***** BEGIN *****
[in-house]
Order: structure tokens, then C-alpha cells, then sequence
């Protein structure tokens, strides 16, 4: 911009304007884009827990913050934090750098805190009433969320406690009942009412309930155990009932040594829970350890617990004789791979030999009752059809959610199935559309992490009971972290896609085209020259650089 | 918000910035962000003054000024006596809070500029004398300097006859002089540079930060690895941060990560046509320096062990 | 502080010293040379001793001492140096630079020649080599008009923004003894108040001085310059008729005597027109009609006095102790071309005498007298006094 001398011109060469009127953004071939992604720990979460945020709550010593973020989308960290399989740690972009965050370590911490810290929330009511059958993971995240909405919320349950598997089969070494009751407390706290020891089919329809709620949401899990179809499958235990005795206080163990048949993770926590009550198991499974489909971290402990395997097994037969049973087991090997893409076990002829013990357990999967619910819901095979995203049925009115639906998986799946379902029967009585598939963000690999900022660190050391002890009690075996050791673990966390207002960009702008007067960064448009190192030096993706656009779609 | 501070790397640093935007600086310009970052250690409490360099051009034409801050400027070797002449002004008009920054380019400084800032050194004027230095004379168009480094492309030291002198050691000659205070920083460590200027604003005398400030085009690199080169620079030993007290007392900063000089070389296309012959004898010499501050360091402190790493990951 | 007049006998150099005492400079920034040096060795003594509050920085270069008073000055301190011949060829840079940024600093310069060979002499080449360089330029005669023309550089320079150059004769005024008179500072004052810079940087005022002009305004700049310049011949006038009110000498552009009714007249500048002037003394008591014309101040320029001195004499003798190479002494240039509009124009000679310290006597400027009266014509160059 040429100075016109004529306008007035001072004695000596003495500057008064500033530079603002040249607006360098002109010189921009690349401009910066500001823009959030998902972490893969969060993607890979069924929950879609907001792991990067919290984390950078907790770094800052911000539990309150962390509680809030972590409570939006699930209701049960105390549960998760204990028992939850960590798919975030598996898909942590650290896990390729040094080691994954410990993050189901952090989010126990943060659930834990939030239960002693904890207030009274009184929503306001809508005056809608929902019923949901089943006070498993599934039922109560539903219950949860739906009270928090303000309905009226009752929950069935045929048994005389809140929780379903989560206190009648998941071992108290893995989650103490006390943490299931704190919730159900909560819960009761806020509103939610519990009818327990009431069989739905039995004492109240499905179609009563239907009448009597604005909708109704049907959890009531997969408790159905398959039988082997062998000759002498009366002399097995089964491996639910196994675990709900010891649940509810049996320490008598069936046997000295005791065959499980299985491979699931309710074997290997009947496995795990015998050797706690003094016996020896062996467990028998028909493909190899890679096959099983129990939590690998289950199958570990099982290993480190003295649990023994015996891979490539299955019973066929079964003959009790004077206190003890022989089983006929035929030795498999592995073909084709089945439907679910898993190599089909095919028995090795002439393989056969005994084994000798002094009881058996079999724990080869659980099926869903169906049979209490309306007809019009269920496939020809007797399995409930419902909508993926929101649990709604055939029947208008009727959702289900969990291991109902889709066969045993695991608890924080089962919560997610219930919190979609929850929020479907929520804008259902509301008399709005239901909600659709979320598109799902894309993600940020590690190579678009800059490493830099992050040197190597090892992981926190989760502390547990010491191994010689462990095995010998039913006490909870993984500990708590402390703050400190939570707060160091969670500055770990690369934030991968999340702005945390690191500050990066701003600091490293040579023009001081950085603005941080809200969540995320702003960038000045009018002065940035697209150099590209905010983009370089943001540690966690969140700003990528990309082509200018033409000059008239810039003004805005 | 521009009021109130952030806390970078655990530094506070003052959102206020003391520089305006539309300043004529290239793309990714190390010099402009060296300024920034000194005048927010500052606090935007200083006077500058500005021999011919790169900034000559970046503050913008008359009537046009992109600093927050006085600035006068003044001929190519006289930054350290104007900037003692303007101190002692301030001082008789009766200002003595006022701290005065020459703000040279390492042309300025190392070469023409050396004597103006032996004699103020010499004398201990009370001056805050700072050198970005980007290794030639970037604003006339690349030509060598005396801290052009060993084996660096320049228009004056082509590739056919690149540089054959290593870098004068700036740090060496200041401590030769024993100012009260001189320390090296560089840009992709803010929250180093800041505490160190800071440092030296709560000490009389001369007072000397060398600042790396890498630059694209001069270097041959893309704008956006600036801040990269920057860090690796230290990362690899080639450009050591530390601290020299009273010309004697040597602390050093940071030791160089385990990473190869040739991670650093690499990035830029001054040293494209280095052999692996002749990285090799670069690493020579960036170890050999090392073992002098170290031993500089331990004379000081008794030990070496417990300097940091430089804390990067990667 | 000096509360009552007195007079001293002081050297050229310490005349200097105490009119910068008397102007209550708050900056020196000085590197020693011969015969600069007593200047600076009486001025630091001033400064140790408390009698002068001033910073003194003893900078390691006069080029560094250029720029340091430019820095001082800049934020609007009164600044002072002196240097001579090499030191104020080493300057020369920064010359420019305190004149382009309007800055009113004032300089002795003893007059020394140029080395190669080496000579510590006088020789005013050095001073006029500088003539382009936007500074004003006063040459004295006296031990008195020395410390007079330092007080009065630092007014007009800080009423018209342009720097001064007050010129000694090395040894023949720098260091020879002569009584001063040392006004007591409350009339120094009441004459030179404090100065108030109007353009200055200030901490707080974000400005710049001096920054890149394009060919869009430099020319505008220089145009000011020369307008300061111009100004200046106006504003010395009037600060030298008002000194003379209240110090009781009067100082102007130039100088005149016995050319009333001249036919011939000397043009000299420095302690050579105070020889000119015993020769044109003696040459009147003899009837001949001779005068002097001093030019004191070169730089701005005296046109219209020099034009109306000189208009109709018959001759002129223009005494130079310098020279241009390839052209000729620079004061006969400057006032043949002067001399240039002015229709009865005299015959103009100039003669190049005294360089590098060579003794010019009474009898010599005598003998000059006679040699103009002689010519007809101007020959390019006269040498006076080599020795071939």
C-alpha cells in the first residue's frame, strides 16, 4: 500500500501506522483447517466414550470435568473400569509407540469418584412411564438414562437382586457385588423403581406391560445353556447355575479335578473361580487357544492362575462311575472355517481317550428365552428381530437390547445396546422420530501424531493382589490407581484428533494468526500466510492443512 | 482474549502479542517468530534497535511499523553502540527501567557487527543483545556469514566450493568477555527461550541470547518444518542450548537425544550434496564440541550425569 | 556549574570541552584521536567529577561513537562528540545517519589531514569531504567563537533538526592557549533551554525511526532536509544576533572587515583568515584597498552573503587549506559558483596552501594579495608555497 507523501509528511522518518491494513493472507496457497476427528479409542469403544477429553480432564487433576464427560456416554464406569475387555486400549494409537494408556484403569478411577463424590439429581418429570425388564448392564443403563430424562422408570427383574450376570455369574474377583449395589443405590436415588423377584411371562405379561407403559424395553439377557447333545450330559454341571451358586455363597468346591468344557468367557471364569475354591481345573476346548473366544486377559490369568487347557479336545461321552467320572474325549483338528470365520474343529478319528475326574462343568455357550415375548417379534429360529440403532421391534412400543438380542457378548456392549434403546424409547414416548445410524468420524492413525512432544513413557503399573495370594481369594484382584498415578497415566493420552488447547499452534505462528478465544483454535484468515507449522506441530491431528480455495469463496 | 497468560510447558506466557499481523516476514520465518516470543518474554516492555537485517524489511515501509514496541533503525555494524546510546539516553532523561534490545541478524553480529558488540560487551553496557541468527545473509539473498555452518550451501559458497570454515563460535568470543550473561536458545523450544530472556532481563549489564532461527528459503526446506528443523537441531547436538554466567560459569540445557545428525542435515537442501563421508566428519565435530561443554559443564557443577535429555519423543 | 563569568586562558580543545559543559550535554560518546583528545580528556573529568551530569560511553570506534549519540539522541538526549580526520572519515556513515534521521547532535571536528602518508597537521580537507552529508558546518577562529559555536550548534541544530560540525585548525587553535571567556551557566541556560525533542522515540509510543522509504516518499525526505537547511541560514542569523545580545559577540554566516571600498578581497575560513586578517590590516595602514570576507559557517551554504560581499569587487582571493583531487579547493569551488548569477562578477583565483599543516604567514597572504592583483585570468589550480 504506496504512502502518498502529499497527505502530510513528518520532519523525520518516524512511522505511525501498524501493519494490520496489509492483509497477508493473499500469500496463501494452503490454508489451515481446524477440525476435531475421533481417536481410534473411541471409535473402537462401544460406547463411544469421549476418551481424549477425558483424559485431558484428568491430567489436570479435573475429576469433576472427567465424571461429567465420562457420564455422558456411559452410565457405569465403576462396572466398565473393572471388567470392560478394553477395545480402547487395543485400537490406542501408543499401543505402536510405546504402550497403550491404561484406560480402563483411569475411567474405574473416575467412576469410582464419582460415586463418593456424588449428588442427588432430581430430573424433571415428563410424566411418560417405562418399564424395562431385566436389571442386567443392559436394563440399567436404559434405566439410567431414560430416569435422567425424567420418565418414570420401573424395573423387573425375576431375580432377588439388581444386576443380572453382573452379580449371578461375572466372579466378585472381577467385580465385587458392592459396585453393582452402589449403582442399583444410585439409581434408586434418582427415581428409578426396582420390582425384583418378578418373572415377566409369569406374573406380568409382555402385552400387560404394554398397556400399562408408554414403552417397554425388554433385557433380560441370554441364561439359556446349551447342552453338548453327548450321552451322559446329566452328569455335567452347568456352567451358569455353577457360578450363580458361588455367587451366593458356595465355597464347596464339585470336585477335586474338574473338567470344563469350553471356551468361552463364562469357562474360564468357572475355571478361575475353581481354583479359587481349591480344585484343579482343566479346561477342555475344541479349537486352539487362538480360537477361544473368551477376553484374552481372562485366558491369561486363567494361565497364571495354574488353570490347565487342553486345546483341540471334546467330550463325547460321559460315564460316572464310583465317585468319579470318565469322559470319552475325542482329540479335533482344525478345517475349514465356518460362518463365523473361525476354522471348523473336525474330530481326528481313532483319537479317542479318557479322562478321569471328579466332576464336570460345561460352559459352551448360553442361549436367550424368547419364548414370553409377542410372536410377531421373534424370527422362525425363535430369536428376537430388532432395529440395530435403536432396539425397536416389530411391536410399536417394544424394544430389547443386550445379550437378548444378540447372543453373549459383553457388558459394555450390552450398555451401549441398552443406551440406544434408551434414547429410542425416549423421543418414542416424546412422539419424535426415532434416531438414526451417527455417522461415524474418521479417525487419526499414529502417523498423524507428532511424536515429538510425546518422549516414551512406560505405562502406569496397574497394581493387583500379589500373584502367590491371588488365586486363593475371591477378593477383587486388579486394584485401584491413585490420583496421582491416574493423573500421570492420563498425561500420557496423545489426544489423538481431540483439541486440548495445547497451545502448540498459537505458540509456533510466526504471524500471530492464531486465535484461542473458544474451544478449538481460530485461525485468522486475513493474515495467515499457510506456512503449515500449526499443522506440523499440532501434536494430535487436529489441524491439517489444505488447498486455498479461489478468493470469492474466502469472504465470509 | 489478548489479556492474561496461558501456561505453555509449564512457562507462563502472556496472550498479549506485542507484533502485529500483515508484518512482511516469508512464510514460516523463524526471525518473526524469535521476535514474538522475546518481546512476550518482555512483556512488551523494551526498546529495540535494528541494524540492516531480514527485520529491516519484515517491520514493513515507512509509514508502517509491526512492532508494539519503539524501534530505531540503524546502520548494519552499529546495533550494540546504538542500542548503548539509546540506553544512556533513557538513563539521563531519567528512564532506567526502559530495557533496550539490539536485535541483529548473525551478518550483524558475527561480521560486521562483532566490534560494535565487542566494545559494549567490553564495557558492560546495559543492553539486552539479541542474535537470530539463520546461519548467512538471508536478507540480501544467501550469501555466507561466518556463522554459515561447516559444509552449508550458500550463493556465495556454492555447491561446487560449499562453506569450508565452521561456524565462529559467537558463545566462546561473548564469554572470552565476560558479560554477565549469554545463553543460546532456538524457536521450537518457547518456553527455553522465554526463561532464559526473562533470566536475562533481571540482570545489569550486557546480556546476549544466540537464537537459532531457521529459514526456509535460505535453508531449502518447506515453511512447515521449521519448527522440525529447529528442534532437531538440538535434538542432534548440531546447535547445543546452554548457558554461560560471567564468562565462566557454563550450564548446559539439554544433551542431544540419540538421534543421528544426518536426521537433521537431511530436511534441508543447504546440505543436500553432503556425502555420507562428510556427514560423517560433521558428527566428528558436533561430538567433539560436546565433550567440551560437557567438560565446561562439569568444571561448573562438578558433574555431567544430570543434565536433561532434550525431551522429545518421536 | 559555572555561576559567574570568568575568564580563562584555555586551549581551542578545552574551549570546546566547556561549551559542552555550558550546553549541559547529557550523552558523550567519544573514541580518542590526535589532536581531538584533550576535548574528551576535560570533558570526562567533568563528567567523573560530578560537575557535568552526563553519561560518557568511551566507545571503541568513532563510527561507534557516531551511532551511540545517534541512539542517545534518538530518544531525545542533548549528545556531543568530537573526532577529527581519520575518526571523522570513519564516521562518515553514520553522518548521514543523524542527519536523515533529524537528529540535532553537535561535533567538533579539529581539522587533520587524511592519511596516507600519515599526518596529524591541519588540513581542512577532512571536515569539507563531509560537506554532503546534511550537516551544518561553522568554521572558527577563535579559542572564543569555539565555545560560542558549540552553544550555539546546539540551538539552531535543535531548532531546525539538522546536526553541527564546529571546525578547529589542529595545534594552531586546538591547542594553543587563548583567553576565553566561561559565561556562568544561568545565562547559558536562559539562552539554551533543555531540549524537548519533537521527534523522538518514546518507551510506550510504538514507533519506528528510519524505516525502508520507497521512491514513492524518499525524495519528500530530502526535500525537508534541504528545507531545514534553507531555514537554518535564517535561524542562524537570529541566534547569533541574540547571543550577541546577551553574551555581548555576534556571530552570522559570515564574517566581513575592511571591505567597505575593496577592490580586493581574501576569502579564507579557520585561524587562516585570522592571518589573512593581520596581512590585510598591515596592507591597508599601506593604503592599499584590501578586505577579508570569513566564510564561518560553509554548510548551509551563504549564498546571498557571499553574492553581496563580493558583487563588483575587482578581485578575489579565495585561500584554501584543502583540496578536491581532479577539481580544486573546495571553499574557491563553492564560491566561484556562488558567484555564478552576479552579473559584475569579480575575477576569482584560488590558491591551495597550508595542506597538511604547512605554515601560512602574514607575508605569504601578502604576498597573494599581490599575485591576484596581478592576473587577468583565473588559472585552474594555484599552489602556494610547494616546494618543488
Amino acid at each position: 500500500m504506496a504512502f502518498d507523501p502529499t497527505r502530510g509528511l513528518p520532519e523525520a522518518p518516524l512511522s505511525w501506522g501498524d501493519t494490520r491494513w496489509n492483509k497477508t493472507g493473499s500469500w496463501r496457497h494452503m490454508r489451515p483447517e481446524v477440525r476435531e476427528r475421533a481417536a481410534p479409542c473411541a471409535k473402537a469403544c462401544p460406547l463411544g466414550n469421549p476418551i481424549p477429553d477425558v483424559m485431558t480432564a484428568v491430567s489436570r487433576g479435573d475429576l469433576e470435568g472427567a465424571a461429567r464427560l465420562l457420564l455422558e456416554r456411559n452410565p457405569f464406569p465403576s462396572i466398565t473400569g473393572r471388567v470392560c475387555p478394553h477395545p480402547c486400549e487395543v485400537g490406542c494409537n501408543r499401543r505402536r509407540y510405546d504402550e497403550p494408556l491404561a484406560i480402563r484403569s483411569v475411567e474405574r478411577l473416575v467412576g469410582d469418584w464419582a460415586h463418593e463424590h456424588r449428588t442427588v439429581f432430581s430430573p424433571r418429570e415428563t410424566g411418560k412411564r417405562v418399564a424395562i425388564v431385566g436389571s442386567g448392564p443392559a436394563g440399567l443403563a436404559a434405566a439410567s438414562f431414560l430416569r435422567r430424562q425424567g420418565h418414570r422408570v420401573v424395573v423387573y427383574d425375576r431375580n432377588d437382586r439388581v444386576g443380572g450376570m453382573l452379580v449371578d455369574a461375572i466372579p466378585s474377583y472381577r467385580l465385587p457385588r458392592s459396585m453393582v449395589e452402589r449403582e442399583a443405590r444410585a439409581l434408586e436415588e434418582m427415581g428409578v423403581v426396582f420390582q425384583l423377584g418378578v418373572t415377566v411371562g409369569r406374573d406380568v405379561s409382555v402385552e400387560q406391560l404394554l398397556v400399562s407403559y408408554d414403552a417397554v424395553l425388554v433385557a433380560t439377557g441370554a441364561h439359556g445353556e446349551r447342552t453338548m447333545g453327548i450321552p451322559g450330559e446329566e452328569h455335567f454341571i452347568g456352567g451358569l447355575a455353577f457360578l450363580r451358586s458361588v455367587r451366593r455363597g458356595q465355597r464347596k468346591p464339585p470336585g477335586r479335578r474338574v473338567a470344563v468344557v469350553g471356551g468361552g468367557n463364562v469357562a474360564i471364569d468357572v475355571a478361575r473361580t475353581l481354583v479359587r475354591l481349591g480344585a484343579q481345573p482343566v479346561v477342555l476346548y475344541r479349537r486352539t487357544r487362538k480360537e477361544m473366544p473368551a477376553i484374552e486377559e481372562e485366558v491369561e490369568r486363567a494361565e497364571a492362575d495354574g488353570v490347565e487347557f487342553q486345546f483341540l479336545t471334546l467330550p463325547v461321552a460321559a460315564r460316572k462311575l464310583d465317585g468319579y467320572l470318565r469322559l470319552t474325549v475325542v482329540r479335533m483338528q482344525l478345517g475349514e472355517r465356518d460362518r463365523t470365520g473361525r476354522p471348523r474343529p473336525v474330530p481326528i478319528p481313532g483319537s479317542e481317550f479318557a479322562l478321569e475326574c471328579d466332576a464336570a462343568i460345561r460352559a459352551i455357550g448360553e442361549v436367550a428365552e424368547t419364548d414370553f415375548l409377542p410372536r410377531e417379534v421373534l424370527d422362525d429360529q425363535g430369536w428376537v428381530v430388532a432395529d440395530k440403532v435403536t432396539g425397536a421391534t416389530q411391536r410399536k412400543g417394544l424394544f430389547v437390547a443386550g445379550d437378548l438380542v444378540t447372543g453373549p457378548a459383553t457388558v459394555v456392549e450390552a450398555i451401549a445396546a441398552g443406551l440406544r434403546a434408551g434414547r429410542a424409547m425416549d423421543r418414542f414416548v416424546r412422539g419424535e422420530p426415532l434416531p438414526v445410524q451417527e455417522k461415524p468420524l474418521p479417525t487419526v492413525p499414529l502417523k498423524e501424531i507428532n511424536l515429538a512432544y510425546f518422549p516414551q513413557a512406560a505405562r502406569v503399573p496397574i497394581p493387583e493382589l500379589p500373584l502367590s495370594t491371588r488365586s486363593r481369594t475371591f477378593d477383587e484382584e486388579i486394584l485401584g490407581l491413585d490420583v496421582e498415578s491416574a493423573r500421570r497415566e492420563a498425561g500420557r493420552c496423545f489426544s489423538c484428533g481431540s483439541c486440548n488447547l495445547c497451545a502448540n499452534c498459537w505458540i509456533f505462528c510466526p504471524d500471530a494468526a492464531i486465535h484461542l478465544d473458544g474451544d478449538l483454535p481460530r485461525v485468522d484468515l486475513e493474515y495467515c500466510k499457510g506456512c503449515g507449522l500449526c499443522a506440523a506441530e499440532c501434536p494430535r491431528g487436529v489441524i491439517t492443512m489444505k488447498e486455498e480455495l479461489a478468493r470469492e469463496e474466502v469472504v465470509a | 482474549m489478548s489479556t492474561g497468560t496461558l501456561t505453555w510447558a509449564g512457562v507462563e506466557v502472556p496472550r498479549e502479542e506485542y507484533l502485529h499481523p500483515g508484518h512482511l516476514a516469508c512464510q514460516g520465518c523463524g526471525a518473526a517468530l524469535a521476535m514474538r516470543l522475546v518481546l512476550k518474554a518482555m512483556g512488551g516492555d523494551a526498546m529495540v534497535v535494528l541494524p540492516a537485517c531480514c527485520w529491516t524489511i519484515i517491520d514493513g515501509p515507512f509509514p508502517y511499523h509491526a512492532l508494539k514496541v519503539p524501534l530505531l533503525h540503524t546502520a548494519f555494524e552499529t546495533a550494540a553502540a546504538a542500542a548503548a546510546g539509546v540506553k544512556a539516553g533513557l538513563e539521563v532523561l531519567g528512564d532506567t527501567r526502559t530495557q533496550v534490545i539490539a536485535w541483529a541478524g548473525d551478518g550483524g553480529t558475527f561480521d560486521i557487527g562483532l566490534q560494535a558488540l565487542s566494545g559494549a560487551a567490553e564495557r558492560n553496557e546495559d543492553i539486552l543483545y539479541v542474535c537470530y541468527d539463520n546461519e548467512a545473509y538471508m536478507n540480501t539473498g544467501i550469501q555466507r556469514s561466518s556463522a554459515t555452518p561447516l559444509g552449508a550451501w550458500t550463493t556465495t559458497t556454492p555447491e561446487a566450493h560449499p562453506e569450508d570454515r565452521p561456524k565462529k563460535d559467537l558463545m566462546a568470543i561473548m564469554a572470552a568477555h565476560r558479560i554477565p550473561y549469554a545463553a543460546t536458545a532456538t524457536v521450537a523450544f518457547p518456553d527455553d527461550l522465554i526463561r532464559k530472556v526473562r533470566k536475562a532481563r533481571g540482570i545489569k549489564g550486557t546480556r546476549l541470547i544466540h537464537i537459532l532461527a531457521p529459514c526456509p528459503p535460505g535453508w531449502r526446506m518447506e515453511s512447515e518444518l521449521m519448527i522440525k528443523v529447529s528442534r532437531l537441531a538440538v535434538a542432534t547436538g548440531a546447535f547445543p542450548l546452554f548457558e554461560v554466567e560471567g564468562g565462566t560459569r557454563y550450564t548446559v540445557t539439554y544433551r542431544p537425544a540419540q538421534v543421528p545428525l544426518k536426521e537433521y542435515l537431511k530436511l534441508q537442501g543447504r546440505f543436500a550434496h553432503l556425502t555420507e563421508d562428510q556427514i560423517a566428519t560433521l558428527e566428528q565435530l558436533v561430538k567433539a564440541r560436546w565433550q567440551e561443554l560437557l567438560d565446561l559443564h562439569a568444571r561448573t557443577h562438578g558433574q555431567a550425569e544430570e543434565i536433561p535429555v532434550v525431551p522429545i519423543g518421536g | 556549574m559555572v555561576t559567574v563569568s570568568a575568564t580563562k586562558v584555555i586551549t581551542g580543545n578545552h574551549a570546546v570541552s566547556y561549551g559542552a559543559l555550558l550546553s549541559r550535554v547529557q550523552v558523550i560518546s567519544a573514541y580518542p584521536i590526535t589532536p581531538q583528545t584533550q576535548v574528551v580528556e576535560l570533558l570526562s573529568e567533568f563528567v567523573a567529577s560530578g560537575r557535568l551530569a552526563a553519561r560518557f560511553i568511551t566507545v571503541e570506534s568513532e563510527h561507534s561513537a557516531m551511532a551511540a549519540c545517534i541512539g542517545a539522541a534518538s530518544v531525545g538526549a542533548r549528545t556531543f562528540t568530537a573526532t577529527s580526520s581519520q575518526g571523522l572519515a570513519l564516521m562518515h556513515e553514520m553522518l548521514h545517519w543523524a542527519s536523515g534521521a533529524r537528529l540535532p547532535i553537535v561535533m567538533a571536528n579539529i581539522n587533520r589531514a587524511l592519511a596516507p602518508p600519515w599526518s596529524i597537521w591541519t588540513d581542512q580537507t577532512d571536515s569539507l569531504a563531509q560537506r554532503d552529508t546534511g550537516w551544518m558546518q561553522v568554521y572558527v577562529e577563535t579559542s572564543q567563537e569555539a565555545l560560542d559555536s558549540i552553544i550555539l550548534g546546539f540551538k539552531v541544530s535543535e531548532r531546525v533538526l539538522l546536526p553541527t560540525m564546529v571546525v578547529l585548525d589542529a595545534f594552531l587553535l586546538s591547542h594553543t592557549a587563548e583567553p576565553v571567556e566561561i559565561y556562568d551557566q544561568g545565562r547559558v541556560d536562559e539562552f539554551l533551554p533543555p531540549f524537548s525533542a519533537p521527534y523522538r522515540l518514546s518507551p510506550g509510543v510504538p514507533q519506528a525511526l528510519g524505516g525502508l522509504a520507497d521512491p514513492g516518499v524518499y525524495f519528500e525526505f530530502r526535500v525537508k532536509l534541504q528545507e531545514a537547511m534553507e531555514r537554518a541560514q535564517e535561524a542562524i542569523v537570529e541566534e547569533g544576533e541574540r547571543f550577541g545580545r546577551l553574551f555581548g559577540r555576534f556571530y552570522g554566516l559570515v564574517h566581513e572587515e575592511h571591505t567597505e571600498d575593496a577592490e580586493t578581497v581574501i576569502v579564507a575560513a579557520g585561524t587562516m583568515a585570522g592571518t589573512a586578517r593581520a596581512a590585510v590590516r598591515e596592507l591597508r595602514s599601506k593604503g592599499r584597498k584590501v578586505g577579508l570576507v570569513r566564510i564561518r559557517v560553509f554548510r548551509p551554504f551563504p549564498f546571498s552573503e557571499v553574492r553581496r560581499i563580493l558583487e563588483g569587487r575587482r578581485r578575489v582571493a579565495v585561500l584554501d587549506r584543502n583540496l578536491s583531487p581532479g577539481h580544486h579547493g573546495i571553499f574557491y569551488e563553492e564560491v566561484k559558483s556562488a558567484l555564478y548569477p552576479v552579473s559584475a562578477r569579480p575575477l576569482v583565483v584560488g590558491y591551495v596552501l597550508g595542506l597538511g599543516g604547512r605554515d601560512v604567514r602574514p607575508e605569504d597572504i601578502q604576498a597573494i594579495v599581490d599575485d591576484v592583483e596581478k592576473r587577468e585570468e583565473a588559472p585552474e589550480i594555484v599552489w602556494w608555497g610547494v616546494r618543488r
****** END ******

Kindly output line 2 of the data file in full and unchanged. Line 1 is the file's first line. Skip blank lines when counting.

Order: structure tokens, then C-alpha cells, then sequence